To the people of Door County and its frequent visitors, the housing shortage for seasonal workers is no surprise. It came as a big surprise to me. I had never been to the peninsula until almost a year ago, when I began an internship with the Peninsula Pulse.
At that time, I got lucky with a last-minute housing option: living with an older couple who rent out two upstairs bedrooms in their home. If it hadn’t been for that, I would have had to have turned down the internship.
Now that internship has turned into a full-time position, and I’m going to start work at the Peninsula Pulse May 1. But again, I came quite close to having to walk away from it because of the struggle to find housing.
After four and a half years at UW-Madison, I’ve experienced the rite of passage of college living: aging, overpriced apartments; shared bedrooms; and unreliable landlords. My current apartment has views of the parking garage next door on one side and the overflowing dumpsters from the bar on the other side.
I wouldn’t trade these crusty apartments I’ve lived in and the roommates I’ve adored sharing them with for anything, but I was ready to leave that lifestyle behind and move on to better things. It was time for an upgrade.
I scoured Facebook pages for available housing, scrolled through the classifieds for ads and texted every friend I’d made to see whether anyone had heard of anything. I kept receiving this response: “I haven’t heard of anything, but I’ll keep my eyes open.”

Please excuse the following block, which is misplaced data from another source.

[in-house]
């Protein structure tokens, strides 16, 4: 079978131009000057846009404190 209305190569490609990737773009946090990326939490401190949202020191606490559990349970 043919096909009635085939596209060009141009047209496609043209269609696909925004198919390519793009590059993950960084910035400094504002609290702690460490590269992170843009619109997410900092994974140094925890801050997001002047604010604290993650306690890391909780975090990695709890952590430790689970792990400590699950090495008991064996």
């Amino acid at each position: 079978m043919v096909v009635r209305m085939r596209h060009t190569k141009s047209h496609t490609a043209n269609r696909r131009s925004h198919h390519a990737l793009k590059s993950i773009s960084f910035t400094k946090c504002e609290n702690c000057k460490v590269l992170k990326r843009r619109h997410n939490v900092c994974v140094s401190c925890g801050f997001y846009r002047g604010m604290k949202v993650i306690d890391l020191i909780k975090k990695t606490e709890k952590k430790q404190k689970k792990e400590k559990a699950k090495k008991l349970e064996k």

A few people responded to an ad I put out, but nothing panned out. One woman suggested staying at an elderly person’s home to help out with errands and provide companionship. I would have received a salary, but I also would have had to be there on nights and weekends.
As a young adult, it didn’t seem like an attractive idea to work full time and then spend the rest of my time at the house. I’ll want to experience what my new home has to offer and travel when I want to.
I also came across an ad for a studio that rented for more than $700 a month (utilities included). That’s more rent than I pay in Madison, and more than some rents in Chicago. It’s just not affordable, especially now that I have to begin paying back student loans and pay for the car that I needed to buy to move to Door County.
Not only do I have to pick up a new rent, I still have to pay my current rent in Madison until the lease ends in August. I’ve been trying to sublet my room, but out of the 20 or so people I’ve talked to, there have been no takers.
Though the odds were stacked against me, I’ve found a place to live. My partner happened to have gone to high school with someone whose parents own an art studio. As a favor to me, they’ve offered to let me live with the employees they house on their property. What are the odds of that?
I’ll be sharing a room with two other people in addition to another room full of college-aged kids. It’s pretty much a cooperative, with cleaning schedules and designated eating areas.
Don’t get me wrong: I’m genuinely excited to meet new people and to live in a house with people my own age. It will be a fun learning experience, and I’m sure great memories will be made. Encountering new perspectives is always a rewarding experience. Plus, it’s really affordable.
Still, the level of privacy and independence I’ll get at the house isn’t exactly what I was picturing in accepting a job and moving to a new place.
There have been many moving parts involved in completing my move to Door County, and housing has been the biggest hurdle by far. It’s not really completed either: a month-to-month lease is allowing me to keep looking for affordable housing once I begin work.
But, something tells me I’ll be staying put for a while.